I personally love the cassowary bird because of its unique beauty.
In Papua New Guinea(PNG), the cassowary is highly regarded in traditional myths as a source of life and spiritual energy. While cassowary is food in PNG cultures, it is also kept as a pet. Cassowary feathers are used for headdress and bones used for tools. I remember my grandfather (mother’s father) kept a cassowary wing bone he used to stitch sago leaves together for our roof. Some tribes, foe example the Abelam people in Sepik have used the femur of the cassowary birds to make weapons such as daggers (pictured below).
The cassowary lives in north of Australia and PNG. I constantly read articles about the near-extinction of this giant bird and I wanted to share the awareness that if we in Australia (and PNG) are not careful, we will lose this species.
Why did the cassowary cross the road?
This question is no longer a joke.
According to Megan Neal at Houston Zoo website:
“Unfortunately, there’s no punch line and the situation is no laughing matter. Habitat loss and fragmentation have left the Australian population of cassowaries on the brink of extinction. These huge birds need large amounts of land to roam in search of food and to breed”.
Like other species, cassowaries’ habitat have been repeatedly destroyed by the boom in residential and commercial construction. Everyone wants to live near the rainforests of Australia, but there’s simply not enough room for everyone.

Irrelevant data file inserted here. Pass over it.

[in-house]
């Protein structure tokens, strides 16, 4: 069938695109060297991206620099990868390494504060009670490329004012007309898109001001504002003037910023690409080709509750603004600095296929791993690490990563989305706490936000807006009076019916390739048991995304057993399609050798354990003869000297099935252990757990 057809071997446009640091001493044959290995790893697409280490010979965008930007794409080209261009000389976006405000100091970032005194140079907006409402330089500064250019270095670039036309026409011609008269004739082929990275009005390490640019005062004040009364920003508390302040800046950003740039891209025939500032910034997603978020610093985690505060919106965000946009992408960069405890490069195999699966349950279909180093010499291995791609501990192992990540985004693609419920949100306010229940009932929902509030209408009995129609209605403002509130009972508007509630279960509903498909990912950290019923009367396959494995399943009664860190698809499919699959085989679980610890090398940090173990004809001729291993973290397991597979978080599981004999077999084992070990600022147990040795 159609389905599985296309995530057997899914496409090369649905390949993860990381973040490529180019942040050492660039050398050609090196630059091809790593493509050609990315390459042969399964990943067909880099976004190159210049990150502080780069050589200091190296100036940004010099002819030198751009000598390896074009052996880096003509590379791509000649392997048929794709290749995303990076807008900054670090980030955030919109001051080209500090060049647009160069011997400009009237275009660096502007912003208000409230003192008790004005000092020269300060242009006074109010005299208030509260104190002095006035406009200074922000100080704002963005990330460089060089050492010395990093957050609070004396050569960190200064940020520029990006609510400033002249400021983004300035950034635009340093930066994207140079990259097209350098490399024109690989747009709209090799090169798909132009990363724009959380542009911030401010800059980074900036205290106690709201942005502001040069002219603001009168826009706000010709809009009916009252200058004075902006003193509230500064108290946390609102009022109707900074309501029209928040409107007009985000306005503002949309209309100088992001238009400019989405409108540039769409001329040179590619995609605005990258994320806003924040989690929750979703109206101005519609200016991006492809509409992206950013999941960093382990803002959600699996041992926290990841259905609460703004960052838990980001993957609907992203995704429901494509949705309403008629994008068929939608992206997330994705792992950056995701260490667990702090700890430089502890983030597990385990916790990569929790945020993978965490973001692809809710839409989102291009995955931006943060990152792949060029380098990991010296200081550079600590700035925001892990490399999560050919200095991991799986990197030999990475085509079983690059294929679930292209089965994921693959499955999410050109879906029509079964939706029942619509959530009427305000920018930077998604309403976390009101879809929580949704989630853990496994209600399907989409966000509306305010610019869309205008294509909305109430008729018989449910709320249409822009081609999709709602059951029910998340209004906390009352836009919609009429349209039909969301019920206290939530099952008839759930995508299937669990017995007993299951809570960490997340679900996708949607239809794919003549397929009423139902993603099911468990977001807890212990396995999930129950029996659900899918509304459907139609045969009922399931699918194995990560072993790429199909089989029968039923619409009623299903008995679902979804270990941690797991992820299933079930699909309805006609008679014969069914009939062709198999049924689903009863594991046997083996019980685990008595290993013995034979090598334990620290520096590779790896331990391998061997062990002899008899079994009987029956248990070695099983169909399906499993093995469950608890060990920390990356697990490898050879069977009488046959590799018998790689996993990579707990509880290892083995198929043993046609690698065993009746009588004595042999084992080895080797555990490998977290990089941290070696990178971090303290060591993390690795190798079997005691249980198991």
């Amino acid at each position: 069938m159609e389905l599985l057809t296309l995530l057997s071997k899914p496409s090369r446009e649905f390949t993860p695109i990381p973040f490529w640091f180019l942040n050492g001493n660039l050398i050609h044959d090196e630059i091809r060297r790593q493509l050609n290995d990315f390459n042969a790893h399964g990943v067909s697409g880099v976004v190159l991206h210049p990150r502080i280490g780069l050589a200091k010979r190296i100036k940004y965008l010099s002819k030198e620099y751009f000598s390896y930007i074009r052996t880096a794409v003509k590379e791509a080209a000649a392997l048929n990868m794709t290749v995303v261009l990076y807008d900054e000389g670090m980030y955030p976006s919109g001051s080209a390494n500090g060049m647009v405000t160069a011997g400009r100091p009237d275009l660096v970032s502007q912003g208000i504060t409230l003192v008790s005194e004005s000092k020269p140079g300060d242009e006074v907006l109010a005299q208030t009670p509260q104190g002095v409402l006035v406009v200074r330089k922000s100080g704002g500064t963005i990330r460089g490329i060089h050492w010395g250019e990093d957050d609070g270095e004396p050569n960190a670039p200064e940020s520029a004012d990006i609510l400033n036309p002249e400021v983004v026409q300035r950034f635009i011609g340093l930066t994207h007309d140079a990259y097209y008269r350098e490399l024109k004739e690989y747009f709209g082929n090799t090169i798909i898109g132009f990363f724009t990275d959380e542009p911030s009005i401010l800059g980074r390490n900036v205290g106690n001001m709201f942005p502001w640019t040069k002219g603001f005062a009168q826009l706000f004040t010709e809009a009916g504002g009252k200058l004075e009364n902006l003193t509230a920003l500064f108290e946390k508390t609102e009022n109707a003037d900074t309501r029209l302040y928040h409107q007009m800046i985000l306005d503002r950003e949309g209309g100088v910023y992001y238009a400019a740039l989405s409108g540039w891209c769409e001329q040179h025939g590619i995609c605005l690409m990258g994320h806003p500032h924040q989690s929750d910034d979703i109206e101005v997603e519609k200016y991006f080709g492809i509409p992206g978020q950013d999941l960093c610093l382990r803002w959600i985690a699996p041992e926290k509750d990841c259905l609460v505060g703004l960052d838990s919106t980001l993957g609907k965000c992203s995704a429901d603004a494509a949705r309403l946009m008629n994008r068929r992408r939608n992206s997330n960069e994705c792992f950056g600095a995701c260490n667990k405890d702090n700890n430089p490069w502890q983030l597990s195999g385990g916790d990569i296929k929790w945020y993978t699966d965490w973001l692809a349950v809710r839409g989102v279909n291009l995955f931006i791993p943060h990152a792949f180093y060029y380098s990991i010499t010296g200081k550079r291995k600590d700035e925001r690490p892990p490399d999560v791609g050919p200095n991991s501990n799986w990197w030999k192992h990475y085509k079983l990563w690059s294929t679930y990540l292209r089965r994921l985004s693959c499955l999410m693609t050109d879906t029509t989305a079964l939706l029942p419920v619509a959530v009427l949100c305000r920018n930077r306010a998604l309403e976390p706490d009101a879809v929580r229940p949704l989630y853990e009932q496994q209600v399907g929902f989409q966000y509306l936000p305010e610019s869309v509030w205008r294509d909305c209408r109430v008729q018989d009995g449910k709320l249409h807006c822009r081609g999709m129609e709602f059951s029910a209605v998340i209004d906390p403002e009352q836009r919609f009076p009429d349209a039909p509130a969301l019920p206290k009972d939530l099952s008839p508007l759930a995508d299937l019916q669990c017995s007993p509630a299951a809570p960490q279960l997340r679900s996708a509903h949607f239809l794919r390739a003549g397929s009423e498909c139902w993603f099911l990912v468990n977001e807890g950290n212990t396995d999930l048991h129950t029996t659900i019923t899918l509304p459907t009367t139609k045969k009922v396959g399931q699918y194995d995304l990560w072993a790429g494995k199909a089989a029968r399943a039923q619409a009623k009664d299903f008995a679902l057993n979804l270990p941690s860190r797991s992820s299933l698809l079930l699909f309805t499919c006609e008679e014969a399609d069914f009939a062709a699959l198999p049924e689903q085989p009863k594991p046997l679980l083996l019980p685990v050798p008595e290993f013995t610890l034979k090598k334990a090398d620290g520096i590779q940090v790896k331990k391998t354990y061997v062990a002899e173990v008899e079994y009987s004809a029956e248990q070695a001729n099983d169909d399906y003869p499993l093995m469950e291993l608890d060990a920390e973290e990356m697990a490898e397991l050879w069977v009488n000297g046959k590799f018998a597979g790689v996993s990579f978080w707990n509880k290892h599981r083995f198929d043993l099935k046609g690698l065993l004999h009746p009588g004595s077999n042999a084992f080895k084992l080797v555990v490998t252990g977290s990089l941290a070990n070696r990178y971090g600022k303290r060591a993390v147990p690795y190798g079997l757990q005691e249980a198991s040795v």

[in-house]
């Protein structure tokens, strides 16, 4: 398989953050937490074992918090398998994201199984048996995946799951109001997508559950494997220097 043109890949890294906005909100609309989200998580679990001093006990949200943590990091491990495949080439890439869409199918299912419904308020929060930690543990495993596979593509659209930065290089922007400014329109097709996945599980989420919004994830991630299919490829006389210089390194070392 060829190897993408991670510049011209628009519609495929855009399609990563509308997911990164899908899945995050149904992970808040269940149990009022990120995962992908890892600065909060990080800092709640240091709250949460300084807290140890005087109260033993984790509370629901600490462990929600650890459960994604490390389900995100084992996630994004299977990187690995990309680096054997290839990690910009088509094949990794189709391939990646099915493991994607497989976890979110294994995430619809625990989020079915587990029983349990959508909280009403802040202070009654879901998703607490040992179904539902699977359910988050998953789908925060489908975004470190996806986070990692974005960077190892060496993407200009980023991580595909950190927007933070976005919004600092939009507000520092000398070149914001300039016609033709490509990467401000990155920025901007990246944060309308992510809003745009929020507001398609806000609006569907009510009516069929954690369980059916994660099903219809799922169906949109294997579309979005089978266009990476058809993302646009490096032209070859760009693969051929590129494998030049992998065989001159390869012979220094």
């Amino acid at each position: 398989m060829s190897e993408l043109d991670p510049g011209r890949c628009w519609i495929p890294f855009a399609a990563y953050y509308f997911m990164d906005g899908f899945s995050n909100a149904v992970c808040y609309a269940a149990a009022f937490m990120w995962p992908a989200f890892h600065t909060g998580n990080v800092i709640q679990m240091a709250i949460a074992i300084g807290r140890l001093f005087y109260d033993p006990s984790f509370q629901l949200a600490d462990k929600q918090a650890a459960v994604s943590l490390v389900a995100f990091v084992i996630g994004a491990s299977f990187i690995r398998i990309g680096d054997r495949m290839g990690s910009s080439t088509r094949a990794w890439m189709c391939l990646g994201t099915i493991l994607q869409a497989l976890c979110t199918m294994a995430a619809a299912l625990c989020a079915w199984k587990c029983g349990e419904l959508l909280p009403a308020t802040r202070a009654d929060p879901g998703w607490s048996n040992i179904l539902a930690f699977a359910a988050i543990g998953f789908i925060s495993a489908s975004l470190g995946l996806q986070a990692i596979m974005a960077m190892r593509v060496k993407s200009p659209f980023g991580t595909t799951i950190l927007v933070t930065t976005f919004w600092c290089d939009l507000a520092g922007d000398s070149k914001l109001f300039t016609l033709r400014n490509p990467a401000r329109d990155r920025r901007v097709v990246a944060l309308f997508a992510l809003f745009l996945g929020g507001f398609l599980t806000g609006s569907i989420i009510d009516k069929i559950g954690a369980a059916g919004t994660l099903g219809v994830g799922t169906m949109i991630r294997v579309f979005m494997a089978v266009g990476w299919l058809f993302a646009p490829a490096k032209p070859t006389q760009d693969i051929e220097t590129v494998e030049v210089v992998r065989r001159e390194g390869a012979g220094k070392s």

The Australian Conservation Foundation (ACF) answer to the question gives another example of the problem. The cassowary crossed the road because its habitat has been chopped in half by a freeway. So far this year, more cassowaries have died from speeding cars, dog attacks and habitat loss than in all of 2014.
ACF report said the modern-day hazards are now increasing the extinction risk.
“While local groups are doing great work to protect these gorgeous creatures, governments need to catch up! We need to transform our national nature protection framework so local, state and national laws work in together to protect life in Australia”.
The cassowary is far-north Queensland’s flagship species for both the tourism industry and the World Heritage rainforests.
It is an iconic and unique species that deserves better than the devastating carnage it faces on regional roads throughout the Wet Tropics.
Sadly, 2015 is off to a particularly bad start for the endangered – and rather large – flightless bird with reports of at least six cassowaries killed between Mission and Bramston Beach this year.
Another cassowary was killed recently by domestic dogs on the Atherton Tableland.
Until recently, the remaining wild population was thought to be at around 2000. However, new research by the CSIRO estimates that the cassowary population may be more than double that at around 4400.
But this number is spread over 730,000 hectares of potential habitat with strong populations known in some areas and few or no records from other areas.